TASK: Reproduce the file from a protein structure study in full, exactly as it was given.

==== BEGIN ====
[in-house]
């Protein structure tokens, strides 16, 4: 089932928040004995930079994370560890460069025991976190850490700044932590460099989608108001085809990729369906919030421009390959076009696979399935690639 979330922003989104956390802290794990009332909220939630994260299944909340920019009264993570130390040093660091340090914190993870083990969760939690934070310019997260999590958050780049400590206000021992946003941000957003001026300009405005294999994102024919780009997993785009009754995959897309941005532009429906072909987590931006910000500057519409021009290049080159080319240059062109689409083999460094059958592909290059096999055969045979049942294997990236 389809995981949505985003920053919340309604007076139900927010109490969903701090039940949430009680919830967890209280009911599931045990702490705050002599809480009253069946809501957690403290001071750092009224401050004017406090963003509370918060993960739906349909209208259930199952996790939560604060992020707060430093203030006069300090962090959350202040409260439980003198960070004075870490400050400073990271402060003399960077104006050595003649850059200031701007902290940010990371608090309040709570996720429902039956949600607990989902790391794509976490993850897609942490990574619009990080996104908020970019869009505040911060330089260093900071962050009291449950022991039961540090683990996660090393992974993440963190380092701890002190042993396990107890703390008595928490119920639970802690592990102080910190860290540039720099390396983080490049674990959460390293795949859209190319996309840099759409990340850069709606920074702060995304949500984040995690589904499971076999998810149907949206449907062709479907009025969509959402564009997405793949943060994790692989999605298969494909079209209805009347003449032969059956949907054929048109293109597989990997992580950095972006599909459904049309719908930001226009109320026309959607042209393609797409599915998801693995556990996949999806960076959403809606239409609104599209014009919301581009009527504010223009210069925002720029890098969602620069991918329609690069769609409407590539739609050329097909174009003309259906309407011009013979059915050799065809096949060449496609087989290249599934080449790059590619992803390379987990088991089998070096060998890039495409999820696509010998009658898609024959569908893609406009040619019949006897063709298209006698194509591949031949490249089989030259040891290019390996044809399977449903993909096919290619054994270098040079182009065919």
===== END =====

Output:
[in-house]
């Protein structure tokens, strides 16, 4: 089932928040004995930079994370560890460069025991976190850490700044932590460099989608108001085809990729369906919030421009390959076009696979399935690639 979330922003989104956390802290794990009332909220939630994260299944909340920019009264993570130390040093660091340090914190993870083990969760939690934070310019997260999590958050780049400590206000021992946003941000957003001026300009405005294999994102024919780009997993785009009754995959897309941005532009429906072909987590931006910000500057519409021009290049080159080319240059062109689409083999460094059958592909290059096999055969045979049942294997990236 389809995981949505985003920053919340309604007076139900927010109490969903701090039940949430009680919830967890209280009911599931045990702490705050002599809480009253069946809501957690403290001071750092009224401050004017406090963003509370918060993960739906349909209208259930199952996790939560604060992020707060430093203030006069300090962090959350202040409260439980003198960070004075870490400050400073990271402060003399960077104006050595003649850059200031701007902290940010990371608090309040709570996720429902039956949600607990989902790391794509976490993850897609942490990574619009990080996104908020970019869009505040911060330089260093900071962050009291449950022991039961540090683990996660090393992974993440963190380092701890002190042993396990107890703390008595928490119920639970802690592990102080910190860290540039720099390396983080490049674990959460390293795949859209190319996309840099759409990340850069709606920074702060995304949500984040995690589904499971076999998810149907949206449907062709479907009025969509959402564009997405793949943060994790692989999605298969494909079209209805009347003449032969059956949907054929048109293109597989990997992580950095972006599909459904049309719908930001226009109320026309959607042209393609797409599915998801693995556990996949999806960076959403809606239409609104599209014009919301581009009527504010223009210069925002720029890098969602620069991918329609690069769609409407590539739609050329097909174009003309259906309407011009013979059915050799065809096949060449496609087989290249599934080449790059590619992803390379987990088991089998070096060998890039495409999820696509010998009658898609024959569908893609406009040619019949006897063709298209006698194509591949031949490249089989030259040891290019390996044809399977449903993909096919290619054994270098040079182009065919």